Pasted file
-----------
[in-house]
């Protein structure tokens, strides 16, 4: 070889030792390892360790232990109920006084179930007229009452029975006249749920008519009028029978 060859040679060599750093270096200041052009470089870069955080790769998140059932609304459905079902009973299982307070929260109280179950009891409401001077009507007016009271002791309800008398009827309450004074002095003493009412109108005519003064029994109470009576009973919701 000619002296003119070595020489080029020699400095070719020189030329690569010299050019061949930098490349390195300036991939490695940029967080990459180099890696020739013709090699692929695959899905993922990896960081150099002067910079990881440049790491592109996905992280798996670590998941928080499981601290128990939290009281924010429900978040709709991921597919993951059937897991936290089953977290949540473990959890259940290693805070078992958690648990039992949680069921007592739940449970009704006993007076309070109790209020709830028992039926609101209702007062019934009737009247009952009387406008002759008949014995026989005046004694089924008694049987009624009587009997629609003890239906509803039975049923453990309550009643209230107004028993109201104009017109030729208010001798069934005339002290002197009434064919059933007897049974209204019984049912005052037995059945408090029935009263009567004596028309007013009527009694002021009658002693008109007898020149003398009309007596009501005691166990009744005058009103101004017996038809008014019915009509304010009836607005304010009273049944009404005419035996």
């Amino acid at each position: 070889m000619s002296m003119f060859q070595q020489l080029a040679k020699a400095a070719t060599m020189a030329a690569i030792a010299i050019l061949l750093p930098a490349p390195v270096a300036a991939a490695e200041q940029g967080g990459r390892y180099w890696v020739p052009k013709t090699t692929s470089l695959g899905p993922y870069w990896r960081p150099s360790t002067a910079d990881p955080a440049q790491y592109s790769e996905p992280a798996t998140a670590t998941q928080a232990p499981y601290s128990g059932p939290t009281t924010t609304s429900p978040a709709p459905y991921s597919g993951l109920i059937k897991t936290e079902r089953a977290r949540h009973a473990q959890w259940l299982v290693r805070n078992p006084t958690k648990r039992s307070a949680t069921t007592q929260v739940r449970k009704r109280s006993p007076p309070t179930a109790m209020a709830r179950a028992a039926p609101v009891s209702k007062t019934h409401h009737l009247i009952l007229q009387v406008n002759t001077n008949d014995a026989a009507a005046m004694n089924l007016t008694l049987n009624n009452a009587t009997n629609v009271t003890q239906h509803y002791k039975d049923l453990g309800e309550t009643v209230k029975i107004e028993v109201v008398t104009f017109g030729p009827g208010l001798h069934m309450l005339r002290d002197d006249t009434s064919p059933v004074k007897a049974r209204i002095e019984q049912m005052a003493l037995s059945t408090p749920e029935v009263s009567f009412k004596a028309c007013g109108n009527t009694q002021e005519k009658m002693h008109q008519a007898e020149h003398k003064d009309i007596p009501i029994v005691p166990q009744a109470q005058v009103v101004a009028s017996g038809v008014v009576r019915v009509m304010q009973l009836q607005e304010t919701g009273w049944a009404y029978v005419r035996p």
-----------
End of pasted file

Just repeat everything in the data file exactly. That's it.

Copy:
[in-house]
């Protein structure tokens, strides 16, 4: 070889030792390892360790232990109920006084179930007229009452029975006249749920008519009028029978 060859040679060599750093270096200041052009470089870069955080790769998140059932609304459905079902009973299982307070929260109280179950009891409401001077009507007016009271002791309800008398009827309450004074002095003493009412109108005519003064029994109470009576009973919701 000619002296003119070595020489080029020699400095070719020189030329690569010299050019061949930098490349390195300036991939490695940029967080990459180099890696020739013709090699692929695959899905993922990896960081150099002067910079990881440049790491592109996905992280798996670590998941928080499981601290128990939290009281924010429900978040709709991921597919993951059937897991936290089953977290949540473990959890259940290693805070078992958690648990039992949680069921007592739940449970009704006993007076309070109790209020709830028992039926609101209702007062019934009737009247009952009387406008002759008949014995026989005046004694089924008694049987009624009587009997629609003890239906509803039975049923453990309550009643209230107004028993109201104009017109030729208010001798069934005339002290002197009434064919059933007897049974209204019984049912005052037995059945408090029935009263009567004596028309007013009527009694002021009658002693008109007898020149003398009309007596009501005691166990009744005058009103101004017996038809008014019915009509304010009836607005304010009273049944009404005419035996």
């Amino acid at each position: 070889m000619s002296m003119f060859q070595q020489l080029a040679k020699a400095a070719t060599m020189a030329a690569i030792a010299i050019l061949l750093p930098a490349p390195v270096a300036a991939a490695e200041q940029g967080g990459r390892y180099w890696v020739p052009k013709t090699t692929s470089l695959g899905p993922y870069w990896r960081p150099s360790t002067a910079d990881p955080a440049q790491y592109s790769e996905p992280a798996t998140a670590t998941q928080a232990p499981y601290s128990g059932p939290t009281t924010t609304s429900p978040a709709p459905y991921s597919g993951l109920i059937k897991t936290e079902r089953a977290r949540h009973a473990q959890w259940l299982v290693r805070n078992p006084t958690k648990r039992s307070a949680t069921t007592q929260v739940r449970k009704r109280s006993p007076p309070t179930a109790m209020a709830r179950a028992a039926p609101v009891s209702k007062t019934h409401h009737l009247i009952l007229q009387v406008n002759t001077n008949d014995a026989a009507a005046m004694n089924l007016t008694l049987n009624n009452a009587t009997n629609v009271t003890q239906h509803y002791k039975d049923l453990g309800e309550t009643v209230k029975i107004e028993v109201v008398t104009f017109g030729p009827g208010l001798h069934m309450l005339r002290d002197d006249t009434s064919p059933v004074k007897a049974r209204i002095e019984q049912m005052a003493l037995s059945t408090p749920e029935v009263s009567f009412k004596a028309c007013g109108n009527t009694q002021e005519k009658m002693h008109q008519a007898e020149h003398k003064d009309i007596p009501i029994v005691p166990q009744a109470q005058v009103v101004a009028s017996g038809v008014v009576r019915v009509m304010q009973l009836q607005e304010t919701g009273w049944a009404y029978v005419r035996p």